GLENDALE, AZ (3TV/CBS5) -- A Glendale father arrested after accidentally shooting his 6-year-old daughter has made his initial court appearance, where a cash-only bond was set at $50,000.
The shooting happened just before 2 p.m. Thursday near 76th and Glendale avenues.
Police said that Eldon Mcinville, 26, was cleaning his shotgun but as he went to put it away, he tripped and the loaded gun went off.
"The parents are fully cooperating with us, but obviously they're very emotional and distraught about this whole situation as every parent should be," said Sgt. John Roth with the Glendale Police Department.
Glendale police said the girl was reportedly walking near her father resulting in the projectile striking her.
According to Mcinville's court documents, he told officers that he had recently purchased the shotgun and was cleaning it for the first time. He also said his daughter was in the room with him because he "was teaching her gun safety."
Mcinville was the one who called 911. He told the dispatcher his daughter's "intestines were visible."
Police said she was alert and asking questions when first responders arrived on the scene.
"They said she was the bravest, strongest girl they've ever seen. She was talking, she wasn't crying, she was asking questions as any 6-year-old would do and they airlifted her to a local Valley hospital in life-threatening condition," said Sgt. Roth.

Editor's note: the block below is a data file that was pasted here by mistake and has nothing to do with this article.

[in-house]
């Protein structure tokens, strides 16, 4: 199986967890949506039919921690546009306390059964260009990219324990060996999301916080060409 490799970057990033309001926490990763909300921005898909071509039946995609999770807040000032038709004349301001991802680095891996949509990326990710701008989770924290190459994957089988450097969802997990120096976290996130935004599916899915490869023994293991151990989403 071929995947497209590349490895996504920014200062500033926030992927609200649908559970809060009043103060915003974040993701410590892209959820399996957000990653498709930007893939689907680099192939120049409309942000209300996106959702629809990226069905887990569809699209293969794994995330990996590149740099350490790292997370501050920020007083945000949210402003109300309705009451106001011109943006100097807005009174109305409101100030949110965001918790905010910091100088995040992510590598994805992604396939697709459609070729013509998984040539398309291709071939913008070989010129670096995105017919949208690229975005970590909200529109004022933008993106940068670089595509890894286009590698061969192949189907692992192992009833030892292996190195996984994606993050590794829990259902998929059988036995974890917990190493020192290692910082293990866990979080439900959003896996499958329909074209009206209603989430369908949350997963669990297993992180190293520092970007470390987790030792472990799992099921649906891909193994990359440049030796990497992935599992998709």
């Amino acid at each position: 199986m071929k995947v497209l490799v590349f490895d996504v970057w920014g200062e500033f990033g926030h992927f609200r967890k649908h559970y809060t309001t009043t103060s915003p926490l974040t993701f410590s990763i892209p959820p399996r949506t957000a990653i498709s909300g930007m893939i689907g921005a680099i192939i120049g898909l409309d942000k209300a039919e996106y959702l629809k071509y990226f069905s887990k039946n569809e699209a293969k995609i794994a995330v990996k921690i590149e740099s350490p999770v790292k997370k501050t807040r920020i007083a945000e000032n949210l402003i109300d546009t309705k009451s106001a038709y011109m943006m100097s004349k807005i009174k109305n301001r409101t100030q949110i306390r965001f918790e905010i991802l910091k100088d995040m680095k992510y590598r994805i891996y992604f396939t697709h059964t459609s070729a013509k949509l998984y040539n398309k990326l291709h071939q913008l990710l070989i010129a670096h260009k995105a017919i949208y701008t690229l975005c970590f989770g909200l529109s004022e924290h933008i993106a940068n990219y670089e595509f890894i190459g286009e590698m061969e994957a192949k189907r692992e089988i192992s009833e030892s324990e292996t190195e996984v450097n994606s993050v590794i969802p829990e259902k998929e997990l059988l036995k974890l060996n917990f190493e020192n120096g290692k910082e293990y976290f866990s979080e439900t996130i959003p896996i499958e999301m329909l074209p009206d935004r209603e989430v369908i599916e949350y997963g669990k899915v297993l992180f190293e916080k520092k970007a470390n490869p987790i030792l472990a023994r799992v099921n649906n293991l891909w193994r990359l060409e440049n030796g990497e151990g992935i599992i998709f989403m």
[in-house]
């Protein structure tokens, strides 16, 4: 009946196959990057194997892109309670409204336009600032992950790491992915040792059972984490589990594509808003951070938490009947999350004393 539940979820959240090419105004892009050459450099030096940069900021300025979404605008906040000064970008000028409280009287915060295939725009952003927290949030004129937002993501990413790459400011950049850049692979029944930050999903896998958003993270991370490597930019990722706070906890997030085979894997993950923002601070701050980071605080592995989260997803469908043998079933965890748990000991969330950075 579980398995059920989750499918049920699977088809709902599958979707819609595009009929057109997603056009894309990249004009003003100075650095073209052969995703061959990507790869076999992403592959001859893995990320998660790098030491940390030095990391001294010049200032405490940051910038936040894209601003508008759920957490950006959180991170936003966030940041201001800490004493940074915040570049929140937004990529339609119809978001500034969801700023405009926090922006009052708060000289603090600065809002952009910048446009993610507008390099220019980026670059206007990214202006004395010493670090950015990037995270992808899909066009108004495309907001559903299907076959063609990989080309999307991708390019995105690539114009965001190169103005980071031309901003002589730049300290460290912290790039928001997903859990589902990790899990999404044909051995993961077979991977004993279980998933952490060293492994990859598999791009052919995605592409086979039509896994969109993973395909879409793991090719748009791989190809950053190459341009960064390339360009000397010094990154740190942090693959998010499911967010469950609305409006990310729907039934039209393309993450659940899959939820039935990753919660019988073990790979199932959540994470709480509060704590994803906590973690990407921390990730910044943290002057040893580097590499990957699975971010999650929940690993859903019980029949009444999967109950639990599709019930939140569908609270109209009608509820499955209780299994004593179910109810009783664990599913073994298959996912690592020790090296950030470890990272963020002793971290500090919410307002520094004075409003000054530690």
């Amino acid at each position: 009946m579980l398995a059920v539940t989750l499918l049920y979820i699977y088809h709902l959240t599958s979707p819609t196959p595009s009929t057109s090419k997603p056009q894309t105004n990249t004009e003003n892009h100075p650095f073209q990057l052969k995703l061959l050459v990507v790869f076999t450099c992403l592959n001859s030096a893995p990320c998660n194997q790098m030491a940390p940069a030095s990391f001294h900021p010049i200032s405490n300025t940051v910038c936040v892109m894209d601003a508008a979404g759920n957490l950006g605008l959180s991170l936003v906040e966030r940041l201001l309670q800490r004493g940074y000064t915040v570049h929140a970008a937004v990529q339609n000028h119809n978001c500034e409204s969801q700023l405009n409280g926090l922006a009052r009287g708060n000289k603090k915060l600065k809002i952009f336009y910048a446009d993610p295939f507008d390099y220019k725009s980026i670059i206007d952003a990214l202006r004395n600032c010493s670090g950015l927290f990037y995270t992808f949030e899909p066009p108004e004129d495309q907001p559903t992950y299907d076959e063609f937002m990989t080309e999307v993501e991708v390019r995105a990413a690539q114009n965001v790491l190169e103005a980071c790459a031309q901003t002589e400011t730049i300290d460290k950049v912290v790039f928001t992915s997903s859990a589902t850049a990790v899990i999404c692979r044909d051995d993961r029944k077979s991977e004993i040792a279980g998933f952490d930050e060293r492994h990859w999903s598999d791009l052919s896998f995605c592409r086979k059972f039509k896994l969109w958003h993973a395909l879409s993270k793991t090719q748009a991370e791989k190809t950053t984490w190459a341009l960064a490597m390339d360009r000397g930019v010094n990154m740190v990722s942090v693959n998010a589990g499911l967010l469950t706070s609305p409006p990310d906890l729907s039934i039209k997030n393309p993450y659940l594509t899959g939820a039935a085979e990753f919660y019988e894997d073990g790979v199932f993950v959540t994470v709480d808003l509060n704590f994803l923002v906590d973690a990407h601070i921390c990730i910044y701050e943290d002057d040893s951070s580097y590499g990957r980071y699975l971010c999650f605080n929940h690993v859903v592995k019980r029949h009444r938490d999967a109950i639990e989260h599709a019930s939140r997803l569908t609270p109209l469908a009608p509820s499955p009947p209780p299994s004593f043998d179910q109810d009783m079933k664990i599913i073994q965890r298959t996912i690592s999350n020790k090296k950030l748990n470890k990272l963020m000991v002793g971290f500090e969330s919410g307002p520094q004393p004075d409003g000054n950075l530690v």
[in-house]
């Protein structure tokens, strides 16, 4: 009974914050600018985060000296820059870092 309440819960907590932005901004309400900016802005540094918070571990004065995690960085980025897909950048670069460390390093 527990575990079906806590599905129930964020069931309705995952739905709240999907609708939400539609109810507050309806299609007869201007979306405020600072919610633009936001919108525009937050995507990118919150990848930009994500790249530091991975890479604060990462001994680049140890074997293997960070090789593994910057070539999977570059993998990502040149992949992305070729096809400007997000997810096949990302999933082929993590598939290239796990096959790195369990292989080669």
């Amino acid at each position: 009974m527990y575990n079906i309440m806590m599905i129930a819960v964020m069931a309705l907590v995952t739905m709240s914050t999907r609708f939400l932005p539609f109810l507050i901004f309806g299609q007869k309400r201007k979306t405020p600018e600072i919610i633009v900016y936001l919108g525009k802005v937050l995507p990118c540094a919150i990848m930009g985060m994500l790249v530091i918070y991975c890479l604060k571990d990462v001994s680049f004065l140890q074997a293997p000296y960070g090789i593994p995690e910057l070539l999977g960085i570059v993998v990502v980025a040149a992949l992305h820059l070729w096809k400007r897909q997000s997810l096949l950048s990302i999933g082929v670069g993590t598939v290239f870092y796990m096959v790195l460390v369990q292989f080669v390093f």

The community wishes the best for her.
"Everything happens for a reason. All I can say is, God bless this young lady and hopefully she survives," said Julian Hernandez, who lives nearby.
Glendale police say this is a painful lesson about gun safety.
"Everybody needs to pay attention with guns and make sure there are no kids around when you're manipulating them in any way," Sgt. Roth said. "It's just a tragic lesson that many of us have heard. Guns just--they're mishandled for one reason or another and they have to strike something and tragically this little one was in the way."
Police said they found a second loaded shotgun in the closet of Mcinville's bedroom. It was not secured in any manner.
They also discovered "a loaded 357 Magnum revolver on a TV stand unsecured in close proximity to where the victim could gain access to the weapon."
Mcinville is facing charges of child abuse, causing serious physical injury, and aggravated assault with a deadly weapon. Both carry mandatory prison time if he is convicted.
Should he post bond, he will be required to submit to electronic monitoring and will not be allowed to have any contact with his daughter.
Mcinville was visibly distraught as the Commissioner Jane McLaughlin, who described the circumstances of the shooting as "exceedingly reckless,' explained the conditions of his release.
"No contact with the alleged victim," McLaughlin said as Mcinville cried. "I know she's your daughter, but you may not have contact with her while the case is pending -- even if she contacts you first."
Mcinville asked the judge to reconsider the release conditions.
"My family, we're already penny-pinching everything," he said tearfully. "I just want to help my family. That's all I want to do."
McLaughlin advised him to speak to his court-appointed lawyer, explaining that the bond set was a fraction of what it would have been had the shooting been intentional rather than accidental.
"Ma'am, if there's any way ... please. My wife needs my help," he said.
Mcinville is due back in court for a preliminary hearing on May 6.
According to police, his daughter remains in the hospital, in critical condition, and will undergo multiple surgeries in the following days to further treat the injuries sustained.